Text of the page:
Horn Antenna  Radiation Patterns
To give an idea of the radiated fields from a horn antenna, a specific example will be given. The waveguide dimensions are given by a=3.69 inches, b=1.64 inches, inches, A=30 inches, and B=23.8 inches. This horn is somewhat large, and will work well above roughly 2 GHz. Horns made for higher frequencies are smaller. This horn antenna, with a waveguide feed is shown in Figure 1.
Figure 1. Horn antenna described above. This antenna is simulated using a commercial solver, FEKO (which runs method of moments). The radiation pattern at 2 GHz is shown in Figure 2.
Figure 2. Horn radiation pattern at 2 GHz. The gain of the horn is 18.1 dB in the +zdirection. The halfpower beamwidth is 15 degrees in the xzplane (Hplane) and 11 degrees in the yzplane (Eplane).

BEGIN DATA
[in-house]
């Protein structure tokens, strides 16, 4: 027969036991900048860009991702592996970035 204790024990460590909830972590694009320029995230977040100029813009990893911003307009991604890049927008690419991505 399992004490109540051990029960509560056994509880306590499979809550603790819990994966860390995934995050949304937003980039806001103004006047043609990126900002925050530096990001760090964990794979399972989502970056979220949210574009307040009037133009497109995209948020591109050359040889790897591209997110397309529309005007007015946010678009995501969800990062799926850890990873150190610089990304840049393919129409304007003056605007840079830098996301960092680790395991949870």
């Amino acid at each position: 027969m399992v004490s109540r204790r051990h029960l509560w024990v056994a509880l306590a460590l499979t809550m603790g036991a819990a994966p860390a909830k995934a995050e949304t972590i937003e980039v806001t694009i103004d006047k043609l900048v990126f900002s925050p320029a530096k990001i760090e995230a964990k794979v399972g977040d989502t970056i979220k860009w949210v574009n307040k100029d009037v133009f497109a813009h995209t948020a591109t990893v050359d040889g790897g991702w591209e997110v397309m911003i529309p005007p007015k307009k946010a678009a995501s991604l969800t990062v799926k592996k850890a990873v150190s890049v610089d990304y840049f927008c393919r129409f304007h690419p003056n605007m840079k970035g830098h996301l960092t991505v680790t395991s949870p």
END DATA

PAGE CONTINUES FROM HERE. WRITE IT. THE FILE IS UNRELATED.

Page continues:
The gain at 1.5 GHz is 2.54 dB, approximately 20 dB lower than at 2 GHz. The waveguide feed acts as a highpass filter; it blocks energy below its 'cutoff' frequency and passes energy above this level. At 2.5 GHz, the gain increases slightly to 18.8 dB.
The horn antenna geometry affects its antenna gain. For a desired antenna gain, there are tables and graphs that can be consulted in antenna handbooks that describe the optimal geometry in terms of the length and aperture size of the horn. However, this optimal geometry is only valid at a single frequency. Since horn antennas are to operate over a wide frequency band, they are often designed to have optimal gain at the lowest frequency in the band. At higher frequencies, the geometry is no longer optimal, so the Efield across the aperture is not optimal. However, the horn's aperture becomes electrically larger at higher frequencies (the aperture is more wavelengths long as the frequency increases or the wavelength decreases). Consequently, the loss of an optimal aperture field is offset by an electrically larger horn, and the antenn again actually increases as the frequency increases. See this link for calculating the radiation pattern of horn antennas from the Fourier Transform.

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